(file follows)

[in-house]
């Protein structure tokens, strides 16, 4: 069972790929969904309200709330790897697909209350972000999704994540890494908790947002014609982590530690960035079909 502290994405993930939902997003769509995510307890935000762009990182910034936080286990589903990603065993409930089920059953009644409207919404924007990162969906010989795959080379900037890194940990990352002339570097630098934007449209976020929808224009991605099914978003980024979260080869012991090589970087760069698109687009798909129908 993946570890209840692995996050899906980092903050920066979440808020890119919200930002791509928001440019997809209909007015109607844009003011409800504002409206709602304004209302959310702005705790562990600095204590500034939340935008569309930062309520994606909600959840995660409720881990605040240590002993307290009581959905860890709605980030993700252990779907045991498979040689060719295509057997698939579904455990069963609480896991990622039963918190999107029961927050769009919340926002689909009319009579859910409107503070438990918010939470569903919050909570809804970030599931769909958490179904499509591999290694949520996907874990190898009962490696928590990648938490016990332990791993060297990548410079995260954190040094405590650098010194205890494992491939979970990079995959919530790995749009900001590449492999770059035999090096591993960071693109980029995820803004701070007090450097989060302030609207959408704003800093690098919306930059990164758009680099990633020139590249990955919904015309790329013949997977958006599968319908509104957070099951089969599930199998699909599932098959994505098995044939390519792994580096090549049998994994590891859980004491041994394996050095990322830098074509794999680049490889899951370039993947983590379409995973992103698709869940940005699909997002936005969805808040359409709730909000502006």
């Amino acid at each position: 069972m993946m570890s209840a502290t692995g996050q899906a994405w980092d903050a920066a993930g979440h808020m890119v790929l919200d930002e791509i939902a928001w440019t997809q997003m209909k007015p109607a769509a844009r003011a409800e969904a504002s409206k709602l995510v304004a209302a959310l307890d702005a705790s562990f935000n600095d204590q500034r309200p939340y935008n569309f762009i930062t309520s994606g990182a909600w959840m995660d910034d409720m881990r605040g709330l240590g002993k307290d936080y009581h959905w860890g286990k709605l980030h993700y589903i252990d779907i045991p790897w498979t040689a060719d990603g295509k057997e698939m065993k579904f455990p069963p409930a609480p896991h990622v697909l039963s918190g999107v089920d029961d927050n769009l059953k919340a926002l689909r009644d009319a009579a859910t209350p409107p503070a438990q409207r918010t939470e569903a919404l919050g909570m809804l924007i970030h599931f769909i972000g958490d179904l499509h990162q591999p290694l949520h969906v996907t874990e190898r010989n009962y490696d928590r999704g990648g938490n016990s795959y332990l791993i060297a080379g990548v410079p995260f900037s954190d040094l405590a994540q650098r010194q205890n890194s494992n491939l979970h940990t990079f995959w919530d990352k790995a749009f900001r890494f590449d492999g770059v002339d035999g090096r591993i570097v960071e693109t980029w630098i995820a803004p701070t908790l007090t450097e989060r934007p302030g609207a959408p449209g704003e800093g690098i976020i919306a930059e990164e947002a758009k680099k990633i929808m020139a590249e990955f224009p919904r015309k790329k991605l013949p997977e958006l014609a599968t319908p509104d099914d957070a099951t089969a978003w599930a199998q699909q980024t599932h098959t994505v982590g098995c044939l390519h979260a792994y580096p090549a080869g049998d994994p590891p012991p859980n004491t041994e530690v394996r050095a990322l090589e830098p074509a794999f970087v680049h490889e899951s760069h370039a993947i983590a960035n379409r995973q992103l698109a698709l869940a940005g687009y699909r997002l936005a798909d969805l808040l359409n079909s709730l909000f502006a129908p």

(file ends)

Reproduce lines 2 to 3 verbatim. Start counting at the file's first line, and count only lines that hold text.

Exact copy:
């Protein structure tokens, strides 16, 4: 069972790929969904309200709330790897697909209350972000999704994540890494908790947002014609982590530690960035079909 502290994405993930939902997003769509995510307890935000762009990182910034936080286990589903990603065993409930089920059953009644409207919404924007990162969906010989795959080379900037890194940990990352002339570097630098934007449209976020929808224009991605099914978003980024979260080869012991090589970087760069698109687009798909129908 993946570890209840692995996050899906980092903050920066979440808020890119919200930002791509928001440019997809209909007015109607844009003011409800504002409206709602304004209302959310702005705790562990600095204590500034939340935008569309930062309520994606909600959840995660409720881990605040240590002993307290009581959905860890709605980030993700252990779907045991498979040689060719295509057997698939579904455990069963609480896991990622039963918190999107029961927050769009919340926002689909009319009579859910409107503070438990918010939470569903919050909570809804970030599931769909958490179904499509591999290694949520996907874990190898009962490696928590990648938490016990332990791993060297990548410079995260954190040094405590650098010194205890494992491939979970990079995959919530790995749009900001590449492999770059035999090096591993960071693109980029995820803004701070007090450097989060302030609207959408704003800093690098919306930059990164758009680099990633020139590249990955919904015309790329013949997977958006599968319908509104957070099951089969599930199998699909599932098959994505098995044939390519792994580096090549049998994994590891859980004491041994394996050095990322830098074509794999680049490889899951370039993947983590379409995973992103698709869940940005699909997002936005969805808040359409709730909000502006």
């Amino acid at each position: 069972m993946m570890s209840a502290t692995g996050q899906a994405w980092d903050a920066a993930g979440h808020m890119v790929l919200d930002e791509i939902a928001w440019t997809q997003m209909k007015p109607a769509a844009r003011a409800e969904a504002s409206k709602l995510v304004a209302a959310l307890d702005a705790s562990f935000n600095d204590q500034r309200p939340y935008n569309f762009i930062t309520s994606g990182a909600w959840m995660d910034d409720m881990r605040g709330l240590g002993k307290d936080y009581h959905w860890g286990k709605l980030h993700y589903i252990d779907i045991p790897w498979t040689a060719d990603g295509k057997e698939m065993k579904f455990p069963p409930a609480p896991h990622v697909l039963s918190g999107v089920d029961d927050n769009l059953k919340a926002l689909r009644d009319a009579a859910t209350p409107p503070a438990q409207r918010t939470e569903a919404l919050g909570m809804l924007i970030h599931f769909i972000g958490d179904l499509h990162q591999p290694l949520h969906v996907t874990e190898r010989n009962y490696d928590r999704g990648g938490n016990s795959y332990l791993i060297a080379g990548v410079p995260f900037s954190d040094l405590a994540q650098r010194q205890n890194s494992n491939l979970h940990t990079f995959w919530d990352k790995a749009f900001r890494f590449d492999g770059v002339d035999g090096r591993i570097v960071e693109t980029w630098i995820a803004p701070t908790l007090t450097e989060r934007p302030g609207a959408p449209g704003e800093g690098i976020i919306a930059e990164e947002a758009k680099k990633i929808m020139a590249e990955f224009p919904r015309k790329k991605l013949p997977e958006l014609a599968t319908p509104d099914d957070a099951t089969a978003w599930a199998q699909q980024t599932h098959t994505v982590g098995c044939l390519h979260a792994y580096p090549a080869g049998d994994p590891p012991p859980n004491t041994e530690v394996r050095a990322l090589e830098p074509a794999f970087v680049h490889e899951s760069h370039a993947i983590a960035n379409r995973q992103l698109a698709l869940a940005g687009y699909r997002l936005a798909d969805l808040l359409n079909s709730l909000f502006a129908p």